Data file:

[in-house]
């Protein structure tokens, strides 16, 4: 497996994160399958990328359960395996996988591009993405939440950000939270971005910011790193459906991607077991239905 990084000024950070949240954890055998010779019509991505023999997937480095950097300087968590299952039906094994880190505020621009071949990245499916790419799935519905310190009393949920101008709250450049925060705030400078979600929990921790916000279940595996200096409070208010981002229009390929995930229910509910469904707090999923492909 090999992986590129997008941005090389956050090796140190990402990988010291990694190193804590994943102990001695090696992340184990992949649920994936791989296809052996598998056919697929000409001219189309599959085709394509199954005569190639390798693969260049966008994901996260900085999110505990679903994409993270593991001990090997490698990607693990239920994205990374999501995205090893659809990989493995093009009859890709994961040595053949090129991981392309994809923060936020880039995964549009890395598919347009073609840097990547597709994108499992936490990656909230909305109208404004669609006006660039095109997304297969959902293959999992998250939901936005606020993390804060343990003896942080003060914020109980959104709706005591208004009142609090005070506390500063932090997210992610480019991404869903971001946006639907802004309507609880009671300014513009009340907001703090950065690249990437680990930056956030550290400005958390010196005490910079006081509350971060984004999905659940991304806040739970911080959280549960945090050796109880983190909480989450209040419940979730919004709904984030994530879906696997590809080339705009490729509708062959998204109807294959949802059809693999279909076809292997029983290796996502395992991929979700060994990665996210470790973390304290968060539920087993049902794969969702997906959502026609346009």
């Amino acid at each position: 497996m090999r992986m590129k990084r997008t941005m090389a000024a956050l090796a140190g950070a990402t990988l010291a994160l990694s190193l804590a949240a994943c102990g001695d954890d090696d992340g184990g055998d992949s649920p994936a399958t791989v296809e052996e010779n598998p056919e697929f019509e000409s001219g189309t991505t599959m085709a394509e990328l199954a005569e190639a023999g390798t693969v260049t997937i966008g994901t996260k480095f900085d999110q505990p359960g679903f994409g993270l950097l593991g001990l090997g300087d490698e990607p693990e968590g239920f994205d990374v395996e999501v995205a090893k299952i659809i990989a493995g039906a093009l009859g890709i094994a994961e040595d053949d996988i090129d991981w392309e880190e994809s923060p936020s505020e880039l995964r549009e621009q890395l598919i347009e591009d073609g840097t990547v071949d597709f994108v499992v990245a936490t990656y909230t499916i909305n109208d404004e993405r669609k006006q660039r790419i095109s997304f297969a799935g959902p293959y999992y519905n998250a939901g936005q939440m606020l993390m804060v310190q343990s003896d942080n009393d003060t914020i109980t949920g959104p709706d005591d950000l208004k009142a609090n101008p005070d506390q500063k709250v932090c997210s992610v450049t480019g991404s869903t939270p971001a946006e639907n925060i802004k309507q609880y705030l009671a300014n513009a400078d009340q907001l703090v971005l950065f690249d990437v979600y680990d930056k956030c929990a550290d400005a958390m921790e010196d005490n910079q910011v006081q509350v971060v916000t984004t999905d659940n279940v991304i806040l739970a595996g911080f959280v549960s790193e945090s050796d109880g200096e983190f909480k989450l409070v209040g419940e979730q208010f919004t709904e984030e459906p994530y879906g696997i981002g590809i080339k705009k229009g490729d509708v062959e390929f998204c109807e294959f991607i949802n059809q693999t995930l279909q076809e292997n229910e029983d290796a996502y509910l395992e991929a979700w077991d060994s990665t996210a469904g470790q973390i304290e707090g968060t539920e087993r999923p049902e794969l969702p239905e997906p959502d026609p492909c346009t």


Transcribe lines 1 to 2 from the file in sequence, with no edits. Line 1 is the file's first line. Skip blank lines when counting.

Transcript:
[in-house]
């Protein structure tokens, strides 16, 4: 497996994160399958990328359960395996996988591009993405939440950000939270971005910011790193459906991607077991239905 990084000024950070949240954890055998010779019509991505023999997937480095950097300087968590299952039906094994880190505020621009071949990245499916790419799935519905310190009393949920101008709250450049925060705030400078979600929990921790916000279940595996200096409070208010981002229009390929995930229910509910469904707090999923492909 090999992986590129997008941005090389956050090796140190990402990988010291990694190193804590994943102990001695090696992340184990992949649920994936791989296809052996598998056919697929000409001219189309599959085709394509199954005569190639390798693969260049966008994901996260900085999110505990679903994409993270593991001990090997490698990607693990239920994205990374999501995205090893659809990989493995093009009859890709994961040595053949090129991981392309994809923060936020880039995964549009890395598919347009073609840097990547597709994108499992936490990656909230909305109208404004669609006006660039095109997304297969959902293959999992998250939901936005606020993390804060343990003896942080003060914020109980959104709706005591208004009142609090005070506390500063932090997210992610480019991404869903971001946006639907802004309507609880009671300014513009009340907001703090950065690249990437680990930056956030550290400005958390010196005490910079006081509350971060984004999905659940991304806040739970911080959280549960945090050796109880983190909480989450209040419940979730919004709904984030994530879906696997590809080339705009490729509708062959998204109807294959949802059809693999279909076809292997029983290796996502395992991929979700060994990665996210470790973390304290968060539920087993049902794969969702997906959502026609346009």